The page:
Russia's decision to allow Western interests to share in the exploitation of the immense oil and gas reserves off Sakhalin island has opened the floodgates of investment.
Sakhalin was first developed 150 years ago as a prison colony. I write from Neftegorsk, a grim oil town in the northern tip of the shark-shaped Pacific island. The town was severely damaged in 1995 by an earthquake, killing thousands.
The arrival of Western oil companies has at last ended a sense of hopelessness in Sakhalin. As in many other parts of the world, oilmen and bankers are followed by ports, roads, hospitals, schools, and other facilities generating employment as well as trade and training opportunities.
Both the Russians and their Western partners have had to take risks and learn to compromise to make the project possible. They have had good reason for caution.
The Russians are intensely suspicious of foreigners involved in key production-sharing ventures, which the Russians fear could compromise their energy balance and, indeed, national security. They tend to regard foreign direct investment as at best a necessary evil, exposing their country to meddling and exploitation by potentially hostile interests beyond their control.
Western oil companies also distrust the Russians, fearing corruption, bureaucracy, and a tendency of government departments to go back on their promises. Westerners want consistency and clarity in energy regulations, tax laws, and production-sharing agreements, as well as guarantees enabling them to seek justice, if necessary, from international courts.
In the Sakhalin venture, the Western technology most needed by the Russians involves the production of oil and gas in environmental conditions even more hostile than those in Alaska. But Western interests are eager to be involved, because the location of those resources is ideal for the development of vast and potentially lucrative energy markets in Asia.
The US joins in
The US Overseas Private Investment Corporation has signed a protocol with Russia's Sakhalin Energiya Investment Company to raise $116 million toward various energy projects on Sakhalin. France's Lazard Frres & Co. completed another financing accord earlier this year for $14 billion to cover the investment commitment of two Russian energy enterprises, Rosneft and its subsidiary Sakhalinmorneftegaz, over the next 42 years. The two Russian companies have just concluded three short-term credit agreements of undisclosed proportions with ABN Amro Bank. Many more arrangements are to follow as Sakhalin becomes a substantial new offshore energy source for the Russian Far East and Pacific Rim.
Both the Russians and their Western partners have expressed surprise at each other's ability to cooperate to their mutual satisfaction. They will have plenty of opportunity to learn to work together as Russia approaches several gigantic new oil and gas ventures planned for the next century. An authoritative recent assessment issued by the World Bank calls for foreign direct investment worth $60 billion to finance several such projects within a decade.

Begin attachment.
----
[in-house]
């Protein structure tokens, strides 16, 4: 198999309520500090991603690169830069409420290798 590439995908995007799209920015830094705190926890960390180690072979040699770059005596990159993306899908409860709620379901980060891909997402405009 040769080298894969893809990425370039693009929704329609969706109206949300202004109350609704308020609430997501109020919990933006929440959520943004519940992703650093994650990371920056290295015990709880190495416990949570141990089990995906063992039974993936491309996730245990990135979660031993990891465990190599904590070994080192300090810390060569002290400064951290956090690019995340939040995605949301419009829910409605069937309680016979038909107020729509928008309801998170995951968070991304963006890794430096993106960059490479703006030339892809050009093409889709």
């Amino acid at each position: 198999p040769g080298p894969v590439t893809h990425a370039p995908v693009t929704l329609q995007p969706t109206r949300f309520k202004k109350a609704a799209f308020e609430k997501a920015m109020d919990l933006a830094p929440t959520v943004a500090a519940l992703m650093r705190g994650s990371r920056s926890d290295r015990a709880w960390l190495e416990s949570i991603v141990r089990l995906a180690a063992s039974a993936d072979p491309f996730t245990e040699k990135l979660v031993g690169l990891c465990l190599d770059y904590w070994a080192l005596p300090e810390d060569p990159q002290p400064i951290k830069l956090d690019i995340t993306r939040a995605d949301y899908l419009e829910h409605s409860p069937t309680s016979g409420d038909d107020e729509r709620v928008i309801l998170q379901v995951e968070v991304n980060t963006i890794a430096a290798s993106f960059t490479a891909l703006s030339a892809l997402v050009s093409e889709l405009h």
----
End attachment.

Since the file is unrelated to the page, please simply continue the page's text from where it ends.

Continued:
Why the door opens at last
Western companies have been negotiating for stakes in the Sakhalin fields since the middle of the 1970s, but they have won production-sharing agreements only recently.
The reason: Russia desperately needs to end the permanent energy shortages retarding the industrial development of its Far East region, but it lacks the money, the experience, and the technology essential for the full exploitation of its strategically placed hydrocarbon reserves off Sakhalin.
Thousands of oil wells have been sunk in the northern part of the 589-mile-long island since the 1920s. Sakhalin's 40 functioning production fields yield three quarters of the Russian Far East's entire oil output.
Several sets of deposits are to be brought into production soon along the continental shelf. Bargaining over new projects will go on well into the next century.
The Sakhalin-1 consortium has ordered its first oil and gas production platform costing about $1 billion. It plans up to seven such platforms in the next century in the sub-Arctic Arkutun-Dagi, Chayvo, and Odoptu fields in sea depths of about 165 feet. And it envisages a $30 billion investment program to develop the fields, which contain an estimated 340 million tons of crude oil and 440 billion cubic yards of natural gas.
The consortium drilled its first appraisal well in September and plans to drill three more this year during the ice-free months between June and October. It has announced an operating budget of $140 million for this year and declared its intention to give Russian companies preference when choosing contractors. Consortium members are Rosneft (17 percent), Sakhalinmorneftegaz (23 percent), Exxon Neftegas of the US (30 percent) and Japan's Sakhalin Oil and Gas Development Company (30 percent).
Sergei Bogdanchikov, director of Rosneft-Sakhalinmorneftegaz, comments that the main task of his companies in the consortium is "to draw the maximum benefits from these projects for Russia to gather experience for subsequent independent work in hydrocarbon projects."
The success of the Sakhalin venture so far may well encourage cooperation in the future.
* Thomas Orszg-Land, author and foreign correspondent, writes on global affairs.